The walkers, mountain bikers and ramblers that we want to encourage into the hills for exercise will have to run the gauntlet of more tick during this phase as they take their recreation. A few years ago our community lost a stalker to Lyme Disease. The threats are real and terrifying. These are all factors which ought to have been considered properly in good law making. It seems that won’t happen.

When hare numbers rise then fall through disease, where there is no management, expect golden eagle productivity to fall, too. The hare is the mainstay of the eagle diet. 

There are other ways instead of full legal protection to ensure hare populations are in good order.

Statutory reporting to SNH of counts and bag returns, as is common in Europe, requires no rushed legislation, passed without scrutiny. A General Licence, like that used for certain common species, would also give SNH the data it needs on populations and the option to step in or suspend management if need be. 

Gamekeepers have already been counting hares, using the new and accurate methodology and conversations were already being had with SNH over a national monitoring scheme. These are more in line with the recommendations of the Werritty report. They are sensible and proportionate.

This rushed, opportunistic, amendment, however, is not and, if it passes, truth and science will have been jettisoned along with combined centuries of practical knowledge. It is that which our members will find hardest to swallow and I believe will find difficult to forget. I can understand that feeling and I share it. 

Our members were due to protest at the Parliament in March. They wanted to send a message that interests of rural working people should not be traded so votes could be won elsewhere in the house. That is not the purpose of law making. The events of the past week will only harden that resolve. Had the world not been knocked sideways by Coronavirus, that protest message would have been delivered. It is likely that it has only been delayed.

When SNH classed the mountain hare as unfavourable/inadequate, it was not reflective of the hare’s actual status, it was because SNH did not have the data at the deadline to which they had to legally report to the EU.

All they had was a Watson report which has now been critiqued (Newey et al, 2018) as having used the least reliable method of all methods tested, to count mountain hares.

Since then, 2 published reports have shown no long term change in abundance since the 1960s and that hare densities in the North East are similar to those recorded in the 1950s.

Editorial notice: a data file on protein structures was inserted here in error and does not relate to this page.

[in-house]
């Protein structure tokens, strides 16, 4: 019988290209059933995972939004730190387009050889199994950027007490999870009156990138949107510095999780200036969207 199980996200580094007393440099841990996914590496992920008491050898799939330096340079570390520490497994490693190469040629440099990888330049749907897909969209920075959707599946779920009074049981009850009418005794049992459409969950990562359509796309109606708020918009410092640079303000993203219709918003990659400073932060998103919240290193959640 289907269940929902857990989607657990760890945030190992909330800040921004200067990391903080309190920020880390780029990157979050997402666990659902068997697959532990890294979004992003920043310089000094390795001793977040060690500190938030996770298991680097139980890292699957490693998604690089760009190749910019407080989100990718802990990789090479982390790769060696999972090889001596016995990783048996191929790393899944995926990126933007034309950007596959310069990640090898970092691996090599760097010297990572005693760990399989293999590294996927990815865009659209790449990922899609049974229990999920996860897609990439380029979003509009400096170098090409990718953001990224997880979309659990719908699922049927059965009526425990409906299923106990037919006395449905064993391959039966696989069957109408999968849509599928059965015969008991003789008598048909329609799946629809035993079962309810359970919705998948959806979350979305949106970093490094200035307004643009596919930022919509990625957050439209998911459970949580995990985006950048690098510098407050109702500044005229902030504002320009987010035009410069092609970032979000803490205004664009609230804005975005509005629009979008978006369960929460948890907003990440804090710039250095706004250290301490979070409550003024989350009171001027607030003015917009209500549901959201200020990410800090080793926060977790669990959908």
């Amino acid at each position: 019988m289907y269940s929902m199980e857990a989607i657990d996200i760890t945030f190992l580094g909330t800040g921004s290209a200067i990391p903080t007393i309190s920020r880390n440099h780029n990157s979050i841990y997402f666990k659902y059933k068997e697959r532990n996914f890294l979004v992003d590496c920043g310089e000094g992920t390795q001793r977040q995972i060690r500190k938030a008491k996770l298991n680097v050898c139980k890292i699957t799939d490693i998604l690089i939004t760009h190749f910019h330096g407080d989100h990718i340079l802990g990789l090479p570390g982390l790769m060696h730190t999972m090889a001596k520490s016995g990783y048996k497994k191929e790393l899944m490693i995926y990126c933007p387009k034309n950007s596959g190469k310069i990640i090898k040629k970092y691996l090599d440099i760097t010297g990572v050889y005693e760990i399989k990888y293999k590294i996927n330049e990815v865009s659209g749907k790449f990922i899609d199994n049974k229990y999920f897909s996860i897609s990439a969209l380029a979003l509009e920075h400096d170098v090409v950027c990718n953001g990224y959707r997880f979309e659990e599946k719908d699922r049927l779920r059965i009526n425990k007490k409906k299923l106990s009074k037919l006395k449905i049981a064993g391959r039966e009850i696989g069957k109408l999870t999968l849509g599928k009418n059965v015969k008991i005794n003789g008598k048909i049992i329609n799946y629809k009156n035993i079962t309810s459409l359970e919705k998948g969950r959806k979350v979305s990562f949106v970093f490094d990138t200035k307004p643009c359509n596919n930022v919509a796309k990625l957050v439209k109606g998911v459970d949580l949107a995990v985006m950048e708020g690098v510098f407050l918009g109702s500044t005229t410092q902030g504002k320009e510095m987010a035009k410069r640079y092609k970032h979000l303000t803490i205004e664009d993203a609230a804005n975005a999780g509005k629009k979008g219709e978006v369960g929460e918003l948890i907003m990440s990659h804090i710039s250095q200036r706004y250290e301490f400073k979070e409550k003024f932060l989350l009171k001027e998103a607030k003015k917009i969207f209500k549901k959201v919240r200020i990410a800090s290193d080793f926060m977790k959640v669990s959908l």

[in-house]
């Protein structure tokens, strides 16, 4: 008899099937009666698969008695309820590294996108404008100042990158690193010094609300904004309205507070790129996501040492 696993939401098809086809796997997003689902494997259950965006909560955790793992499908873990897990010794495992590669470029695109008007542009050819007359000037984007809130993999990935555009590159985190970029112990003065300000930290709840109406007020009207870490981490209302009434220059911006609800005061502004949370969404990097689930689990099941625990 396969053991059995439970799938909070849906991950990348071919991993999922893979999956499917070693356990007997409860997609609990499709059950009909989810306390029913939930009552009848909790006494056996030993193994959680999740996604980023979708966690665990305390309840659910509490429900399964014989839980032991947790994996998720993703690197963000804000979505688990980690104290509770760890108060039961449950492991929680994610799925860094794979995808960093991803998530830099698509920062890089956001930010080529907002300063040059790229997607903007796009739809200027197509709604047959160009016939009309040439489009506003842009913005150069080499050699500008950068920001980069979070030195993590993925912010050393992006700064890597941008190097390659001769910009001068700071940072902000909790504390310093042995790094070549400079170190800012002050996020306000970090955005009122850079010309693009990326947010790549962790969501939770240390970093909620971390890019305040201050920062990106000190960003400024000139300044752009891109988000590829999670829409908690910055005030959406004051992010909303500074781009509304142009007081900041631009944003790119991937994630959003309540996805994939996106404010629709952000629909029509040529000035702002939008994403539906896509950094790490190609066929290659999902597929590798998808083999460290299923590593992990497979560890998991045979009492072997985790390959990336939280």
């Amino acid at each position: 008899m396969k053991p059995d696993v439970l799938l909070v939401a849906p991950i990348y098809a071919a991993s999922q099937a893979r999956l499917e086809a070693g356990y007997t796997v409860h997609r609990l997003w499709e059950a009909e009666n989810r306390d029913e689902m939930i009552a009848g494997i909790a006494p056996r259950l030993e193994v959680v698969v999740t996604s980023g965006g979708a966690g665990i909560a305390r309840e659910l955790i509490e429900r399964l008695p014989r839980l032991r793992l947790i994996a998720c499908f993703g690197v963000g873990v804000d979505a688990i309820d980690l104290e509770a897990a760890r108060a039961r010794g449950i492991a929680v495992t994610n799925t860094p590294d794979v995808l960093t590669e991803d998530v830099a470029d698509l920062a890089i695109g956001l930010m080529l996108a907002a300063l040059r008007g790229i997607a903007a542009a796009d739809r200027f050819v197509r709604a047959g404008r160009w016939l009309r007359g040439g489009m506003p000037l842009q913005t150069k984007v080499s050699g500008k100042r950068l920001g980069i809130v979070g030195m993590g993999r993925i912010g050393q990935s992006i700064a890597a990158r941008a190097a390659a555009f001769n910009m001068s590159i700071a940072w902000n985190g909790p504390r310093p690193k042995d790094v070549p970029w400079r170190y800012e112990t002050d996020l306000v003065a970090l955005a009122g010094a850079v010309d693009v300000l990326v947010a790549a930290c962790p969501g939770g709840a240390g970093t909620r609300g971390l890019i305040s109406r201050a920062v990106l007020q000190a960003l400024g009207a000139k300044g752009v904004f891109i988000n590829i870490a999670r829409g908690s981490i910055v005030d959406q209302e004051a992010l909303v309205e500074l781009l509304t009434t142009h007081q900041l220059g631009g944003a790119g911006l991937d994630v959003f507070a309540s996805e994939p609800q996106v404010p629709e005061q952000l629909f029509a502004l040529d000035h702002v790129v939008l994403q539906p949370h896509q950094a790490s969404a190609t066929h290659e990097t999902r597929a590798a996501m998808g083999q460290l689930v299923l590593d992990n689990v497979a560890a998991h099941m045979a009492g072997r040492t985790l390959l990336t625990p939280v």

More papers are to be published within weeks which will show that changes in the hare’s range are NOT related to culls of hares.

In short, the data SNH lacked when reporting to the EU in 2018 about the hare’s status is available now and the reason to propose protection, as per this amendment (concern over hare culls) is technically defunct.

I apologise for the length of this letter but I hope, as a representative of the people of all of Scotland, that you will reflect on it carefully when making decisions regarding rushed legal protections for mountain hares and other late amendments which ought to have been tabled in a way which allows for scrutiny and debate.

Yours sincerely,

Alex Hogg.

Chairman. The Scottish Gamekeepers Association.

Wednesday 10 June 2020


Image courtesy of SNH
Today, Green MSP Alison Johnstone lodged an amendment to the Animals and Wildlife Bill at Stage 3 requesting that mountain hares be given full legal protection.
The amendment, and others, will be debated at Holyrood next Wednesday (June 17th). The SGA will provide briefings for politicians ahead of that debate.
Commenting on the proposals today,

Scottish Gamekeepers Association Chairman Alex Hogg said: “The Werritty review of grouse moor management looked at the issue of mountain hares in depth and Scottish Government is due to respond to that report in due course.
“That is where this issue should be looked at, not thrown late into a Bill as a piece of political opportunism.
“Since seasons were brought in for mountain hares, all licences granted for culling have been given out by SNH to protect young trees. As the Green party demands more tree planting to counter climate change, it will be interesting to see how Alison Johnstone intends to protect saplings from mountain hares. She has certainly made a very forceful and compelling case for fenced forestry schemes running across upland Scotland.
“Mountain hares are controlled, in season, to protect trees and fragile habitats, to prevent disease and to manage tick populations which also have implications for human health.
“A great deal has been done by gamekeepers and estates to put into place new scientifically tested counting methodologies so that control measures are proportionate. That is the way forward and very few, if any, conservation bodies have followed suit which is perhaps telling. Complete protection will not address the key issue facing the species in Scotland today: their spiralling decline away from grouse moors which have maintained their habitats for centuries while still managing population levels.”

Gamekeepers learning how to practically apply the new counting methods (see SNH paper below). Conservation charities, many of whom have campaigned on the issue, are yet to take such a rigorous approach to counting.